Isolating mesoscale coupled ocean–atmosphere interactions in the Kuroshio Extension region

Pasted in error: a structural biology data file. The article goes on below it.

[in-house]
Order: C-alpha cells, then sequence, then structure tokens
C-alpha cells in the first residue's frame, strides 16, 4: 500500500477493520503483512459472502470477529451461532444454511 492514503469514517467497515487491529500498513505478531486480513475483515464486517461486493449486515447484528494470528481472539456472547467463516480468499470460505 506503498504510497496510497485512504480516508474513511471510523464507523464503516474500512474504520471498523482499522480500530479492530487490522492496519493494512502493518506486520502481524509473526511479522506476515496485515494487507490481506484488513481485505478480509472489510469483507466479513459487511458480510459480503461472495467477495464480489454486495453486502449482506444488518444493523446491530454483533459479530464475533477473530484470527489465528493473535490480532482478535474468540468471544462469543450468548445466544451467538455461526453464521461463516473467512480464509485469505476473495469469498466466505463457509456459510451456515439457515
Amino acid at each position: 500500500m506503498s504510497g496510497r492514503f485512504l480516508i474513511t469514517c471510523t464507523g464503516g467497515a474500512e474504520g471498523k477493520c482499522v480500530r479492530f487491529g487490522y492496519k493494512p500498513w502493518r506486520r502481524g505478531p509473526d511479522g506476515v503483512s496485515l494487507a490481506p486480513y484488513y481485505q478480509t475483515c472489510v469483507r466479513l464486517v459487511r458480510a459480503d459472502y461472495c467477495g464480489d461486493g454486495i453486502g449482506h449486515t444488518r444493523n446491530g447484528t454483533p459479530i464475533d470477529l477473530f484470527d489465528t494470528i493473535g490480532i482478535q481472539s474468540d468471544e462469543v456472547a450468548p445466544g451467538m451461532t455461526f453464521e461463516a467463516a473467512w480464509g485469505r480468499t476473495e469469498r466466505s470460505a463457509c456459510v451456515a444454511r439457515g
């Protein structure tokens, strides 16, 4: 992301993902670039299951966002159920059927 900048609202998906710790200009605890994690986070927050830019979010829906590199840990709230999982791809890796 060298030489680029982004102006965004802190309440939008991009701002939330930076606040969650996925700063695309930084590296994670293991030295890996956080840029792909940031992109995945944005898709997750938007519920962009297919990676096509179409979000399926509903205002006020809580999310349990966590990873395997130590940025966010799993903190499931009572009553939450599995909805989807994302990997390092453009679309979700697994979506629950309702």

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The Kuroshio Extension region is characterized by energetic oceanic mesoscale and frontal variability that alters the air-sea fluxes that can influence large-scale climate variability in the North Pacific. We investigate this mesoscale air-sea coupling using a regional eddy-resolving coupled ocean-atmosphere (OA) model that downscales the observed large-scale climate variability from 2001 to 2007. The model simulates many aspects of the observed seasonal cycle of OA coupling strength for both momentum and turbulent heat fluxes. We introduce a new modeling approach to study the scale-dependence of two well-known mechanisms for the surface wind response to mesoscale sea surface temperatures (SSTs), namely, the ‘vertical mixing mechanism’ (VMM) and the ‘pressure adjustment mechanism’ (PAM). We compare the fully coupled model to the same model with an online, 2-D spatial smoother applied to remove the mesoscale SST field felt by the atmosphere. Both VMM and PAM are found to be active during the strong wintertime peak seen in the coupling strength in both the model and observations. For VMM, large-scale SST gradients surprisingly generate coupling between downwind SST gradient and wind stress divergence that is often stronger than the coupling on the mesoscale, indicating their joint importance in OA interaction in this region. In contrast, VMM coupling between crosswind SST gradient and wind stress curl occurs only on the mesoscale, and not over large-scale SST gradients, indicating the essential role of the ocean mesocale. For PAM, the model results indicate that coupling between the Laplacian of sea level pressure and surface wind convergence occurs for both mesoscale and large-scale processes, but inclusion of the mesoscale roughly doubles the coupling strength. Coupling between latent heat flux and SST is found to be significant throughout the entire seasonal cycle in both fully coupled mode and large-scale coupled mode, with peak coupling during winter months. The atmospheric response to the oceanic mesoscale SST is also studied by comparing the fully coupled run to an uncoupled atmospheric model forced with smoothed SST prescribed from the coupled run. Precipitation anomalies are found to be forced by surface wind convergence patterns that are driven by mesoscale SST gradients, indicating the importance of the ocean forcing the atmosphere at this scale. (C) 2013 Elsevier B.V. All rights reserved.